2. bad aerodynamics / too much drag in front:
    the way aerodynamics work in this game, you will have a surprising amount of drag from the parachutes. Also solar panels, airbrakes, radiators, but on this particular vessel the parachutes are the worst offenders, and also the most forward. It may be that you simply have not enough tailfins to make up for that. And once you jettison the boosters, you have no tailfins anymore.
    If your problem is aerodynamics, you will have to re-design your vessel.
15 hours ago, davidpsummers said:

If I am careful to get it straight up immediately after lift off, I can delay it.  But it always seems to happen.

This sounds more like aerodynamics.

Perhaps you can try which way the vessel will fall if you simply let it drop in the atmosphere? Either by using Hyperedit, or a combination of Cheat Orbit, (short) de-orbit-burn, and turning off heat effects so you can see aerodynamics play out without the vessel blowing up. If you vessel turns itself tail-first into the airflow, that's your problem right there.

Edited by Laie

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On 11/8/2019 at 4:53 PM, davidpsummers said:

The ship pitches over uncontrollably.

Aerodynamic instability is a strong possibility.  Where's the CoM on this beast as it sits ready for liftoff?  If it's very low, that's likely to be your problem right there.  A really low CoM would cause two problems, both of which would make the thing very unstable.  First, it would have a long draggy fuselage sticking out in front of the CoM; and, second, the fins and gimbaled engines at the back would have a reduced lever arm (due to being too close to the CoM) and would be therefore have much less control authority, i.e. much less effective at stabilizing the craft.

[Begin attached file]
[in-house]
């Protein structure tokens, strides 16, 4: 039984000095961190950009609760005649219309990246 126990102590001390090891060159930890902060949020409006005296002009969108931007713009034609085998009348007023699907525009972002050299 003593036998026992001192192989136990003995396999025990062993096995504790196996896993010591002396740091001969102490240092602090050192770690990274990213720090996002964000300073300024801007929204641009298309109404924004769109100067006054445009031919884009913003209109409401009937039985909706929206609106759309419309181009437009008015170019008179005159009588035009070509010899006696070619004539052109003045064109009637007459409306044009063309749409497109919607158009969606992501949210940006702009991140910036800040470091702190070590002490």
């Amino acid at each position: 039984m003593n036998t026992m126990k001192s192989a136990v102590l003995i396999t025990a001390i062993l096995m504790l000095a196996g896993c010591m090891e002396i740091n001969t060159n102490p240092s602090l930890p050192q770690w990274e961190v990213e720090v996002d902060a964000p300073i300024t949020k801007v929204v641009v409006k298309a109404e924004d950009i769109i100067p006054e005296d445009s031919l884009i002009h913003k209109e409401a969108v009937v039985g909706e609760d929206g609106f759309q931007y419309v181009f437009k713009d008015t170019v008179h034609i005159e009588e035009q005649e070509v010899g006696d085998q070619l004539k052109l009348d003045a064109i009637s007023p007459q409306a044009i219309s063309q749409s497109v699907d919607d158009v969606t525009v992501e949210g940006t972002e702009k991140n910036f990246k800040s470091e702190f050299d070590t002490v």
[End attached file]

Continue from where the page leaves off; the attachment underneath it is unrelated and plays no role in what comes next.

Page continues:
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Played around with it a bit.  Aerodynamic problems explain the behavior.  But ithat would mean that, as pressure goes up hull mounted components increase dragfaster than fins?

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Posted (edited)

It appears you have a rhino engine staged right above the top of the orange tanks.  The joint looks very weak there as the slight slope is causing the top half to lean over.  I would suggest adding some struts from the decoupler to the base of the engine to prevent bending back and forth in flight.

Edited by MunsterIII

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It isn't great, but the joint isn't the problem.  I can get it verticle and still have it a few moments later.

I'm currently going on the theory that I need to loose the parachutes and stuff when I land on Eve.  But maybe some struts too.

Still don't understand why modest drag surface components would cause more drag than actualy fins, but based on what I've read above, it seems it can happen and it fits what I see.  So I'll chalk it up to models breaking down at v high pressures.